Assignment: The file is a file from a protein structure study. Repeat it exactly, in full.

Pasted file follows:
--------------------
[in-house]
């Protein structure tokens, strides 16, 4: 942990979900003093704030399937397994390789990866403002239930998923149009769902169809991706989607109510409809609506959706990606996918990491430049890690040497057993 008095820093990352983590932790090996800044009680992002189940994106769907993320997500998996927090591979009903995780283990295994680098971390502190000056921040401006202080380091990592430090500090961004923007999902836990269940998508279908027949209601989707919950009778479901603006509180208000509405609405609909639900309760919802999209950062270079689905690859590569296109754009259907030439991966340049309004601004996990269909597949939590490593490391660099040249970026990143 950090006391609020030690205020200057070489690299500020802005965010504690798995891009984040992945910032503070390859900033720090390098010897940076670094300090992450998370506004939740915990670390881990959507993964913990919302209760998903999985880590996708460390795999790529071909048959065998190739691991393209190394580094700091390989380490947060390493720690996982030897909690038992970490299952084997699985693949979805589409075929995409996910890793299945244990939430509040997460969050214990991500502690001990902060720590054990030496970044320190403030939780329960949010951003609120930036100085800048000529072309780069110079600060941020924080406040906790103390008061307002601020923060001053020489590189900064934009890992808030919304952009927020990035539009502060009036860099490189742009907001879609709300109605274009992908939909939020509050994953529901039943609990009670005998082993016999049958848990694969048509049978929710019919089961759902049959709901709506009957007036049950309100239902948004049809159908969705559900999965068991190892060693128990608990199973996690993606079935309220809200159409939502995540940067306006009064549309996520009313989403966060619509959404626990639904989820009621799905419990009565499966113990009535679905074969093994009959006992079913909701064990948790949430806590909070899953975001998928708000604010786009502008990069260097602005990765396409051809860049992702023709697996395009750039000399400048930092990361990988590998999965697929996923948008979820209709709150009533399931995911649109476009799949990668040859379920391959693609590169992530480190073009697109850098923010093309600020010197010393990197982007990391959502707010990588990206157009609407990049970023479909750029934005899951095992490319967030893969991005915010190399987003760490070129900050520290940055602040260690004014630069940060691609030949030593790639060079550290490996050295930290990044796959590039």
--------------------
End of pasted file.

[in-house]
């Protein structure tokens, strides 16, 4: 942990979900003093704030399937397994390789990866403002239930998923149009769902169809991706989607109510409809609506959706990606996918990491430049890690040497057993 008095820093990352983590932790090996800044009680992002189940994106769907993320997500998996927090591979009903995780283990295994680098971390502190000056921040401006202080380091990592430090500090961004923007999902836990269940998508279908027949209601989707919950009778479901603006509180208000509405609405609909639900309760919802999209950062270079689905690859590569296109754009259907030439991966340049309004601004996990269909597949939590490593490391660099040249970026990143 950090006391609020030690205020200057070489690299500020802005965010504690798995891009984040992945910032503070390859900033720090390098010897940076670094300090992450998370506004939740915990670390881990959507993964913990919302209760998903999985880590996708460390795999790529071909048959065998190739691991393209190394580094700091390989380490947060390493720690996982030897909690038992970490299952084997699985693949979805589409075929995409996910890793299945244990939430509040997460969050214990991500502690001990902060720590054990030496970044320190403030939780329960949010951003609120930036100085800048000529072309780069110079600060941020924080406040906790103390008061307002601020923060001053020489590189900064934009890992808030919304952009927020990035539009502060009036860099490189742009907001879609709300109605274009992908939909939020509050994953529901039943609990009670005998082993016999049958848990694969048509049978929710019919089961759902049959709901709506009957007036049950309100239902948004049809159908969705559900999965068991190892060693128990608990199973996690993606079935309220809200159409939502995540940067306006009064549309996520009313989403966060619509959404626990639904989820009621799905419990009565499966113990009535679905074969093994009959006992079913909701064990948790949430806590909070899953975001998928708000604010786009502008990069260097602005990765396409051809860049992702023709697996395009750039000399400048930092990361990988590998999965697929996923948008979820209709709150009533399931995911649109476009799949990668040859379920391959693609590169992530480190073009697109850098923010093309600020010197010393990197982007990391959502707010990588990206157009609407990049970023479909750029934005899951095992490319967030893969991005915010190399987003760490070129900050520290940055602040260690004014630069940060691609030949030593790639060079550290490996050295930290990044796959590039």